When a woman who worked as a cleaner for a bus company in Maidstone, Kent, impaled her foot on a metal splinter at work, she could not have expected that the incident would leave her near to death and her leg needing to be amputated.

The injury happened in the engineering depot when she alighted from a bus that she had just finished cleaning. The bay had not been properly swept and, not noticing a pile of metal debris, she stepped onto the spike, which pierced her shoe.

As a result of her wound, the woman contracted the flesh-eating disease necrotising fasciitis, which led to her being admitted to hospital as an emergency patient and the subsequent amputation of her left leg. She was said to be ‘hours from death’.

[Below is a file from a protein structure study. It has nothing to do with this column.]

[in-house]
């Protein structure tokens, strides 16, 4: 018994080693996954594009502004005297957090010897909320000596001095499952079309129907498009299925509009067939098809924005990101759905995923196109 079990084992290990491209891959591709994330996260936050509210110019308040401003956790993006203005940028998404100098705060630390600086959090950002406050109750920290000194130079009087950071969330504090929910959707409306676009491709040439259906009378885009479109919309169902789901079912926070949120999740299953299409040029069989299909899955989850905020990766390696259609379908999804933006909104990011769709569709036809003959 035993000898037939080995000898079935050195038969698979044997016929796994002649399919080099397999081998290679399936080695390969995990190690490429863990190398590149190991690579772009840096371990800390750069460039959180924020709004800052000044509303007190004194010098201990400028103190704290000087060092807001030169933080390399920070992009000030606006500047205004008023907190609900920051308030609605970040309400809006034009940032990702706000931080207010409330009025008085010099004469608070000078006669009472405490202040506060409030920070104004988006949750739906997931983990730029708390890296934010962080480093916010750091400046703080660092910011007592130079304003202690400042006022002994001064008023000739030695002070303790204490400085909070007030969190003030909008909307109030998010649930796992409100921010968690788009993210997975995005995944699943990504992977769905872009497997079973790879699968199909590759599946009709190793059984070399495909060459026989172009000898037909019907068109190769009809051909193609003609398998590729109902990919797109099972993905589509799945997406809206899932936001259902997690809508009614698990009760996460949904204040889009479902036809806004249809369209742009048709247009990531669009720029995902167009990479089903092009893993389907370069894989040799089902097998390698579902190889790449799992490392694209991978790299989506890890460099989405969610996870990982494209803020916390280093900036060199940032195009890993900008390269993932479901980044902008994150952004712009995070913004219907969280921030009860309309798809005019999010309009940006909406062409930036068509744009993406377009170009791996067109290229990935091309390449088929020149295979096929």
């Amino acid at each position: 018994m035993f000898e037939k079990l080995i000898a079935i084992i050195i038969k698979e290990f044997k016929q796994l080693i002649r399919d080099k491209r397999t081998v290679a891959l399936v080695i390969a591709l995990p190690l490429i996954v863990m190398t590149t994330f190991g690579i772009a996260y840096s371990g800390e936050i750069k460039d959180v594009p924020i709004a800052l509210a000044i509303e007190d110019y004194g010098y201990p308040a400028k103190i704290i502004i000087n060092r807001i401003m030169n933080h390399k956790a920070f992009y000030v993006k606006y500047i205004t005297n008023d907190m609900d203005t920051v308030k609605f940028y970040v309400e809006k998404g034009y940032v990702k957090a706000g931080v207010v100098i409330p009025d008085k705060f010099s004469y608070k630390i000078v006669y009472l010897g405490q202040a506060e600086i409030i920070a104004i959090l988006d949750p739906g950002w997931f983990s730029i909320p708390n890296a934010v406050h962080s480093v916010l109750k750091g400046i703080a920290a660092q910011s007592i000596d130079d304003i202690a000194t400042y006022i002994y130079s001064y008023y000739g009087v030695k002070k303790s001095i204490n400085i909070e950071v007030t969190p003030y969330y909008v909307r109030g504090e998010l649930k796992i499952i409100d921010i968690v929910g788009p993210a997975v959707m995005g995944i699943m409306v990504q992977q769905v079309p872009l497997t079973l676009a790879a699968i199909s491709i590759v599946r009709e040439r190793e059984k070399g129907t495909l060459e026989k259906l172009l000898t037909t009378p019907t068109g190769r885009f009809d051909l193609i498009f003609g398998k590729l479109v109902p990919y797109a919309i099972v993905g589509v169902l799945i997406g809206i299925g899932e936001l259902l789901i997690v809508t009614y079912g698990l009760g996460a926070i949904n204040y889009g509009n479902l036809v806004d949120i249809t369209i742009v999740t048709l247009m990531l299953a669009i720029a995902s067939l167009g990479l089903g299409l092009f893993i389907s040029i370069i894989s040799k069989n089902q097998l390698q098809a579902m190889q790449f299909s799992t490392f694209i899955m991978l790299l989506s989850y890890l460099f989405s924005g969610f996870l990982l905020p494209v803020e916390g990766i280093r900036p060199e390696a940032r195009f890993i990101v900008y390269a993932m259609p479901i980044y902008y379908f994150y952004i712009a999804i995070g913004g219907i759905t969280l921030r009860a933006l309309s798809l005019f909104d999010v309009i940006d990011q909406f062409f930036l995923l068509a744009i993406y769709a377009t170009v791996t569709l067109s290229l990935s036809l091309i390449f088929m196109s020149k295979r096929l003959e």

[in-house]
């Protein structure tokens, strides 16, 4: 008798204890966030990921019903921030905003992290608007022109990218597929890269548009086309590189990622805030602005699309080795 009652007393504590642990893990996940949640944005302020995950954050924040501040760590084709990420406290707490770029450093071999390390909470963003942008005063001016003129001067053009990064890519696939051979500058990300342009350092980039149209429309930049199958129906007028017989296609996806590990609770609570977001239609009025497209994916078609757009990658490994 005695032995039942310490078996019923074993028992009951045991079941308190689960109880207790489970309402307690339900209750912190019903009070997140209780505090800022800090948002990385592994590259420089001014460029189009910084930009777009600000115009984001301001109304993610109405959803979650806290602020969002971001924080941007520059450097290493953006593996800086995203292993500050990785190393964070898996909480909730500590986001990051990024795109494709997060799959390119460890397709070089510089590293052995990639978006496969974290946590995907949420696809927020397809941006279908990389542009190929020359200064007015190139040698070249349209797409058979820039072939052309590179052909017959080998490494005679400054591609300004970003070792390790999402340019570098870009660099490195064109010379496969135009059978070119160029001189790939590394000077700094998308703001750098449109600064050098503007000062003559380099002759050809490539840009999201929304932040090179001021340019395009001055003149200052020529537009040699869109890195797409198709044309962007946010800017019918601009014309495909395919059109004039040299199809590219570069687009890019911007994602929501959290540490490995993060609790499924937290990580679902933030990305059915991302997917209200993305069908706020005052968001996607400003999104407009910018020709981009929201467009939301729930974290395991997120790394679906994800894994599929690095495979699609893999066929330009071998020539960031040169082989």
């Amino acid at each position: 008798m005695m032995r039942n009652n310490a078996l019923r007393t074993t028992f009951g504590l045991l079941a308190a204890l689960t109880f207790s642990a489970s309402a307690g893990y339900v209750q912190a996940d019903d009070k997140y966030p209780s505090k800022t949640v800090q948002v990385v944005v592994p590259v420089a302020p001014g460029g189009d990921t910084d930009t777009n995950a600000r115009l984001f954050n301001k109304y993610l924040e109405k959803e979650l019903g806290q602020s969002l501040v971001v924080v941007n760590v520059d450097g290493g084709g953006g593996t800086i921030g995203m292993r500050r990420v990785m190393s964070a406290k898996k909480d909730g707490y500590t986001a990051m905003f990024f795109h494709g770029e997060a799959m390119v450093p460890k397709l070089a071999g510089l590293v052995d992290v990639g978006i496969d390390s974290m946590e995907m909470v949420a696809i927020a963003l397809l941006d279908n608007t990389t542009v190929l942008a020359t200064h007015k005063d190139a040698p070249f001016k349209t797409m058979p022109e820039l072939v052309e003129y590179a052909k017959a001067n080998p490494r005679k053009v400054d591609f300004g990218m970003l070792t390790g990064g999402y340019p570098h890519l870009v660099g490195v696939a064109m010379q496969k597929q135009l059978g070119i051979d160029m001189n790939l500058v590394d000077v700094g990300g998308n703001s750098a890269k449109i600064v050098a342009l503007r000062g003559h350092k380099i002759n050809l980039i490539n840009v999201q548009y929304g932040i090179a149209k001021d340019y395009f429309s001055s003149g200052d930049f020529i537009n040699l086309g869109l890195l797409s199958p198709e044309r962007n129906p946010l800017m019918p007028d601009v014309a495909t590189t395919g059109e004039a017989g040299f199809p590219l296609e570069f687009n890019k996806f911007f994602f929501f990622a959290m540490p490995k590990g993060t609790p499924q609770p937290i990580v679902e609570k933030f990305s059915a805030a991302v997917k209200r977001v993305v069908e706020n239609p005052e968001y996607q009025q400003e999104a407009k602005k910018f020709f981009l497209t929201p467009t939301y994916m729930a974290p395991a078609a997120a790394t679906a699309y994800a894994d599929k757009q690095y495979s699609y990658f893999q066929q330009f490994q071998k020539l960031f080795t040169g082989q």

The woman brought a personal injury claim against her former employer and was awarded a substantial sum in damages. The court found that the company had failed to keep the workplace clean and had not carried out a suitable risk assessment of the danger posed to employees by accumulated debris from the engineering work.


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